Type II Afferents may take up to two minutes to reset themselves with the half a dozen other sensory fibers that exist in a muscle spindle. Once it has reset, the person is no longer tender at the previously tender point and motion and strength to the muscle group and the articulation it operates is restored. By treating the pain, the function is restored. This is very different than taking a painkiller. Painkillers such as aspirin and ibuprofen diminish the signals of sensory nerves in a muscle but do nothing to erase the vicious cycle of aberrant communication that is occurring in the muscle, spinal cord and brain. When the pill wears off one needs to take another. Strain Counterstrain erases and corrects the faulty “recording” rather than just temporarily turning down the volume of the pain “noise”.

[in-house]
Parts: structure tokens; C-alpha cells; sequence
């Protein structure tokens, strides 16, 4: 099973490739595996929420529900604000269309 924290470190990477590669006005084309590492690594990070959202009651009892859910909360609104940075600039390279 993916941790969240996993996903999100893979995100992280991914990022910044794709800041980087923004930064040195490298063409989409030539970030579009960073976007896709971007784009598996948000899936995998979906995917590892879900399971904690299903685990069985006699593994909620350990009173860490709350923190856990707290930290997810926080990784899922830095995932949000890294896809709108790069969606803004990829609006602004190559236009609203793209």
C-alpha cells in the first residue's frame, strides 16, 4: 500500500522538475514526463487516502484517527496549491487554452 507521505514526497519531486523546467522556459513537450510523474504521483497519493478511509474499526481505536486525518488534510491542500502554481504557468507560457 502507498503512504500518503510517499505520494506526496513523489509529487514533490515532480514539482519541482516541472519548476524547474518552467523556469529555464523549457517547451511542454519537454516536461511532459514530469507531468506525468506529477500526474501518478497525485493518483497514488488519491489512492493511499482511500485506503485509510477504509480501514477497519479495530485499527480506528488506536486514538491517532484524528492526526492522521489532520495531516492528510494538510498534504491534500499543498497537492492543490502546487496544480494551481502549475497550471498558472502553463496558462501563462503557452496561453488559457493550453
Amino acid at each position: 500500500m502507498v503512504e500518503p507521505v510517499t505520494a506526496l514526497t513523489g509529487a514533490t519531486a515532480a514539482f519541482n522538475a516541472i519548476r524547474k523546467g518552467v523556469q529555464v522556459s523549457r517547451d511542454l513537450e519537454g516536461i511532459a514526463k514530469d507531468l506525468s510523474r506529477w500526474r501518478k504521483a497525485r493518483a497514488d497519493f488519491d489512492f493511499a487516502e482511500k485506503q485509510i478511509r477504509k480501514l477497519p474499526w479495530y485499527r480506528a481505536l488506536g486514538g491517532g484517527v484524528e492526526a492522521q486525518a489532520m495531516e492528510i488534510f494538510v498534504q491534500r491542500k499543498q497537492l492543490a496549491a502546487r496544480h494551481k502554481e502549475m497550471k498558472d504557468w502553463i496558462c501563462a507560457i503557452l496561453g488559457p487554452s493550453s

After Dr. Jones passed away in the late ‘90’s, his successors found that not only muscles, but virtually all tissues in the body, including arterial, venous, cranial and organ systems have contractile fibers that can be treated with this technique and now whole new worlds of holistic treatments are opening up wherein organic systems that are blocked and dis-eased can be directly treated by unblocking their impaired function by putting the tissue in a state of comfort and letting it passively reset. The resetting happens with the state of comfort because it diminishes the alarm signal to such an extent that it disappears in 90 seconds or so.